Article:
Canada captured through a unique lens
By Stephanie E. Ponder
WILLIAM MORASSUTTI WAS serving as
editor of Toromagazine.com when his boss
asked if he’d be interested in a collection of
roughly 22,000 photographs of Canada and
Canadians that were shot for The New York
Times. Morassutti jumped at the chance.
Within a year, the website’s resulting photo-of-the-day widget generated more than 13
million page views, easily becoming the site’s
most popular content.
From there, Morassutti put together a few
preview exhibits of the photos—and once again
the images proved wildly popular. It didn’t take
long for him to realize the value of creating a
book featuring the best of the collection. The
result is Imagining Canada: A Century of
Photographs Preserved by The New York Times,
which, along with the photos, includes accompanying essays on themes such as Canada’s
landscape, politics, industry and icons.
The Connection recently spoke with
Morassutti about how the book developed.
ALL PHO TOS: NE W YORK TIMES
NOVEMBER/DECEMBER 2012 The Costco Connection 31
The Costco Connection: How did you pare the
collection down to 100 photos for the book?
William Morassutti: We broke it up into nine
categories and then we created short lists. In
other words, here are the 50 or 75 best images
on hockey or on Canada at war. Then we
selected the writers whom we wanted to write
the essays and sent them that short list. We’d
say, “Look at the images and see what clicks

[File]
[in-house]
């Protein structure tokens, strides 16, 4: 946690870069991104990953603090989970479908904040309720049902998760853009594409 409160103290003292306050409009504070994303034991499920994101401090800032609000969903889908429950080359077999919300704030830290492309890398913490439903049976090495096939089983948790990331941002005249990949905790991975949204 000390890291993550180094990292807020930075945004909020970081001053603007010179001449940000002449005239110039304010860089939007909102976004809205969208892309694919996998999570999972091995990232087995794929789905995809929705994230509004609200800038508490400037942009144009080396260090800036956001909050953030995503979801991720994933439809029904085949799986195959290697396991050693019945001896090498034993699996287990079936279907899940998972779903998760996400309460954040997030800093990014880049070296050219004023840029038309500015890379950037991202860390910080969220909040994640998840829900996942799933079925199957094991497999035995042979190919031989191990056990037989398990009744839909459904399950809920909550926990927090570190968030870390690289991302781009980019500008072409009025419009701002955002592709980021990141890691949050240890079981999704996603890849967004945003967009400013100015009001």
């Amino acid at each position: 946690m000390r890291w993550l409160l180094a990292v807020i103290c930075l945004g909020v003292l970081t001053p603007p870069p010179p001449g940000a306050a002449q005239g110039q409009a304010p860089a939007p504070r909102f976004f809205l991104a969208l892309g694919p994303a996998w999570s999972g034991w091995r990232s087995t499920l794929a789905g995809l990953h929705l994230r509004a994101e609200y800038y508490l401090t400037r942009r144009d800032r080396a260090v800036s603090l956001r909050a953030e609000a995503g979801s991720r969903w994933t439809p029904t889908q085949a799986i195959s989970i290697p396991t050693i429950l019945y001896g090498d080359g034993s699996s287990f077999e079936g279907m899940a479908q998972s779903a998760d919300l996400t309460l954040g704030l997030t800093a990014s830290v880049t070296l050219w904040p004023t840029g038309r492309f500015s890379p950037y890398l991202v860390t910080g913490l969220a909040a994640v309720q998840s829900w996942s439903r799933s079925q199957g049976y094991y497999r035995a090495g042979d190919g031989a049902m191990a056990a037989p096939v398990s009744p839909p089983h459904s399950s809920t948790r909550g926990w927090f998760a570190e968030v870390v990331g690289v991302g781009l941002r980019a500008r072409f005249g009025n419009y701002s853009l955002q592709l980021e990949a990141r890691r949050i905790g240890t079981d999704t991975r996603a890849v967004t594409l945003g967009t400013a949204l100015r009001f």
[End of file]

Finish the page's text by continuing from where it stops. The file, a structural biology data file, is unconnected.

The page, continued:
for you, see what inspires you, see what’s
intriguing, see what makes you think, and
[then] write your essay inspired by these
images. Also, by the way, give us your favourite
list of 10 to 12.”
It was their subjective take, and also it’s
such a diverse list of contributors. Some of
them are writers, but we also got people such
at Justin Trudeau to write about politics. We
got National Chief Shawn Atleo to write about
First Nations. It’s a group of really interesting
people … journalists, novelists, historians.
CC: What is the appeal of seeing Canada
through an American lens?
WM: I think there’s a really interesting
dynamic with Canada and the United
States that is almost like if you had a friend
who is 10 times bigger than you. We want
to be noticed by the bigger country, the
bigger power. If you look at the history of
people like Jim Carrey and Mike Myers
and Justin Bieber, these are all Canadians The Costco Connection Imagining Canada is available in most Costco warehouses.
who, once they’ve gone down and achieved
success in the United States, they’re suddenly—in a strange way—validated to their
fellow Canadians as legitimate stars.
On top of that, it’s not just America looking up here at Canada; it’s America looking
through the lens of The New York Times,
which is arguably the most prestigious journalistic institution in the world. When you
look at yourself, or when a country looks at
itself, of course there are going to be biases. It’s
nice to have a fresh set of eyes looking at us.
CC: While working on the book, did you learn
anything about Canada that you found particularly interesting?
WM: One of the things I really admire about
Americans is that they are excellent in celebrating their history and their culture and
even just the idea of America. I know a lot
about America because [Americans have]
created what I think is a really vital mythology
about America. And I think that there are
times when Canadians have been a little bit
too reserved about doing that for ourselves.
When encountering these images I was
struck by the richness, the imagery—just the
scope of Canadian history—which I’d kind of
forgotten. [The photos] kind of add up cumulatively and create this resonance of what Canada
has been and what things we’ve done. C